The Experience Economy: Immersive Engagement

I took two years of Spanish in high school. Much to my chagrin, this has not translated into my adult self speaking any measurable level of Spanish. My children, who attend a school with bilingual classmates, understand and speak the language better than I, despite never having formally studied it.

The most effective way to learn a new language is to immerse yourself in it – live and work and spend your time with native speakers so that you are forced to use the new language constantly instead of reverting to your own mother tongue.

Immersion is powerful stuff. Spend a summer break splashing in the neighborhood pool, and you are likely to come out in August swimming like a fish. Grow up using technology and your brain will learn to store less information and remain more open to learning new things. And yes, you know I’ll go there: when you are immersed in a world full of advertisements, you make purchases influenced by those ads without even realizing why you make the decisions you do.

How to use immersive marketing

Want the most effective, engaging marketing campaign your business has ever seen?

Create an experience that is such a constant in your customers’ lives, choosing you feels as natural as breathing.

Digital Marketing done right:

This sort of continual engagement is made so much easier in today’s ultra-connected digital world.

That’s why digital marketing should be part of any campaign you run – very few media are as omnipresent as the phone we all carry in our pockets.

When considering your online digital presence, there are three key aspects to cover. First, and most crucial to the success of the other two, is your own website.

If you have a business, you should have a website. Full stop. Phone books have gone the way of the dinosaurs, and if potential clients cannot find you online they are likely to go with someone they can. But the website you have up is almost as important as the fact you have one.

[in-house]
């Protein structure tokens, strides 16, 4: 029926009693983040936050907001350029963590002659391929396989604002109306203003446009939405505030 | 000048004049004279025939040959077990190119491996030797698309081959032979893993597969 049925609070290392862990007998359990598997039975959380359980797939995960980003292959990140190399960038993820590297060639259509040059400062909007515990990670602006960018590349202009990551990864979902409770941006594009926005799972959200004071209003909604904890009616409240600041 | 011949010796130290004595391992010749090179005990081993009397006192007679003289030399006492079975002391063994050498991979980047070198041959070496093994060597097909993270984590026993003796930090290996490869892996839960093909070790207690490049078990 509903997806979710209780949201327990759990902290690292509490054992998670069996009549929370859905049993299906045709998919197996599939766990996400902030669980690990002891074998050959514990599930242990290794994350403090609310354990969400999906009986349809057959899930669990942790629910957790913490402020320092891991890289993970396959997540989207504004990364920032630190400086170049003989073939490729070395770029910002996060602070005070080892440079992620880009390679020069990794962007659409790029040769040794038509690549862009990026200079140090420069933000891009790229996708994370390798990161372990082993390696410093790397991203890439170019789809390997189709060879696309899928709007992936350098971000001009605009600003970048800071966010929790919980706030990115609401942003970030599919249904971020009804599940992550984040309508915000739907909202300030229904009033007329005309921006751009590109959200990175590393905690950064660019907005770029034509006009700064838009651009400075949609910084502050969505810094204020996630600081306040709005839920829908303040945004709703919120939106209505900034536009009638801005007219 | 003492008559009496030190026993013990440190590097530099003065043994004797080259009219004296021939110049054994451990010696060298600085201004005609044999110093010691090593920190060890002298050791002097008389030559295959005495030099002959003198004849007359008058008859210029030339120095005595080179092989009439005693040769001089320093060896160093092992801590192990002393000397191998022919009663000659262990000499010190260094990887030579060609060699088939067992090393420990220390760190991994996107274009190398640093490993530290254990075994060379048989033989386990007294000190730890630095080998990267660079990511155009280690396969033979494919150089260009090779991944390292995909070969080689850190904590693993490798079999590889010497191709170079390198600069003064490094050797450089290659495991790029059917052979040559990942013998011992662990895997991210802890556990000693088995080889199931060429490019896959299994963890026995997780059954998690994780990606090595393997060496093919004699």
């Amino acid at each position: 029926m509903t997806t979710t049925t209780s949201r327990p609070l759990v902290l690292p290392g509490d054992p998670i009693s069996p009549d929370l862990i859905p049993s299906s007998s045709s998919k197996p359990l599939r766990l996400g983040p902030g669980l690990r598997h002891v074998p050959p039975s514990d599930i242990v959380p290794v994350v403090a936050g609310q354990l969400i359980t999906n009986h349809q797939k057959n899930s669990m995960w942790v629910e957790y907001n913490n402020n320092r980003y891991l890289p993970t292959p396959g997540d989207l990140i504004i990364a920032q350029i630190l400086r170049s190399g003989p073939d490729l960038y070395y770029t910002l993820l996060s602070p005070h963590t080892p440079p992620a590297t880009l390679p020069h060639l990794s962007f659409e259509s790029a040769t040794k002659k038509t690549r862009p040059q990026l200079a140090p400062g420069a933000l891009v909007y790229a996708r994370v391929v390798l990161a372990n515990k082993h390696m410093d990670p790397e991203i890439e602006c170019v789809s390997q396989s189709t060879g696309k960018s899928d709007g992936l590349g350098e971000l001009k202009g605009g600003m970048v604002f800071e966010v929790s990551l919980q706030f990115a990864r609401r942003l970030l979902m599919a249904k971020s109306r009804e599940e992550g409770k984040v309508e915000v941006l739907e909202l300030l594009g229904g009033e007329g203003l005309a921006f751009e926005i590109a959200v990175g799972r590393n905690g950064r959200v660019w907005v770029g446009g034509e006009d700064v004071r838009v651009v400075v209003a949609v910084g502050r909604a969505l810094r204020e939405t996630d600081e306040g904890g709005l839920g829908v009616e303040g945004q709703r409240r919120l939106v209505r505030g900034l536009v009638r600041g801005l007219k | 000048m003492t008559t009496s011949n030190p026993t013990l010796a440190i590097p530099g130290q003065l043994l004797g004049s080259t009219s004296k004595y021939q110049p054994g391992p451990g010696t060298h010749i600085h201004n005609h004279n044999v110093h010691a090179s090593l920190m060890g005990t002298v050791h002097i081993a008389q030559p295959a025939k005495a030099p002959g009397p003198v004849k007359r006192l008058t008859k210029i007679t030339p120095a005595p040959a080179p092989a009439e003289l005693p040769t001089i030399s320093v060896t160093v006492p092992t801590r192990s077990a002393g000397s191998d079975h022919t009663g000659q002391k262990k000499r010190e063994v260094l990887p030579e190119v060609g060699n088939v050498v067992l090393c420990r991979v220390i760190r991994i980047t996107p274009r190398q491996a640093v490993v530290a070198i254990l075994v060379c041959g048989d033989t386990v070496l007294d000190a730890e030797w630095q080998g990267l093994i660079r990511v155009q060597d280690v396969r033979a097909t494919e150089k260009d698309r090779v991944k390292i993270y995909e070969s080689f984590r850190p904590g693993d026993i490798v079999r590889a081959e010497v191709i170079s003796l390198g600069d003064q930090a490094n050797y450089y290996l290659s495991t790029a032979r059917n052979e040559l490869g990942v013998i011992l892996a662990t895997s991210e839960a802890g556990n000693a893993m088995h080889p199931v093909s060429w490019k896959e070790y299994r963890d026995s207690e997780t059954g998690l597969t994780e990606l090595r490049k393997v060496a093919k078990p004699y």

The golden rule of websites is that they need to be almost effortless to use.

Make sure all relevant information on your site is easy to find. Provide several ways for people to contact you with a single touch. List your address and hours, if relevant. Include client testimonials – curated by a third party site like Yelp, if possible.

Good pictures are crucial. Pictures of your business, inside and out; photos of owners, workers, volunteers, goods and products, events. Make sure the images are sized for the web, clear, bright and uncluttered.

Make sure everything works. If you sell online, for the love of all that is good please make sure your shopping cart system works! Keep your inventory up to date. If you have a blog (and you should have a blog) update it at least 4 times a year.

Related to your website is your online business listing. Make sure you have claimed your business on Google, Yelp, etc. and that the information is up to date. Connect all listing accounts to your website, as well as to any social media accounts you have.

And yes, you should be on social media. Maybe not everywhere, but somewhere. Facebook, at least; it has the most robust advertising program at the time of this article, and the demographics with the most money and time dominate the platform. Know your ideal customer and spend your time and energy accordingly.

Finally, do run online ads. Again, what you run will depend on your business and desired audience. But unless your target client is an Amish grandfather, they are online.

(We offer a full line of digital advertising tools with complimentary design and consultation services, should you find yourself lost.)

Immersion in real life

What about when your customers aren’t online? How can you stay on their radar?

First, this is a place where radio excels. 92% of U.S. adults listen to radio every week. Driving from place to place, at work, while out shopping – there’s likely to be a radio playing in so many places your best future customers frequent.

If they aren’t hearing your ad on the radio, they are definitely hearing your competitors’ – so don’t miss this one.

Brick and mortar as immersive tools

Continuing the real-world contact, if at all possible do have a physical location.

If you don’t have a permanent location, can you do pop-up appearances at local events, markets or fairs? Can you help sponsor a relevant workshop or lecture, in exchange for a chance to display your products or informational materials?

Which really boils down to this: be present. Become a part of the community your clients live in. Hang out in cyberspace, ride the airwaves, pop up or pop in while they are out and about – put the “local” back in local business!

That’s how you do immersive marketing.

Have you stumbled on something we missed or overlooked? We’d love to hear your input! How are you present in the lives and times of your ideal customers?

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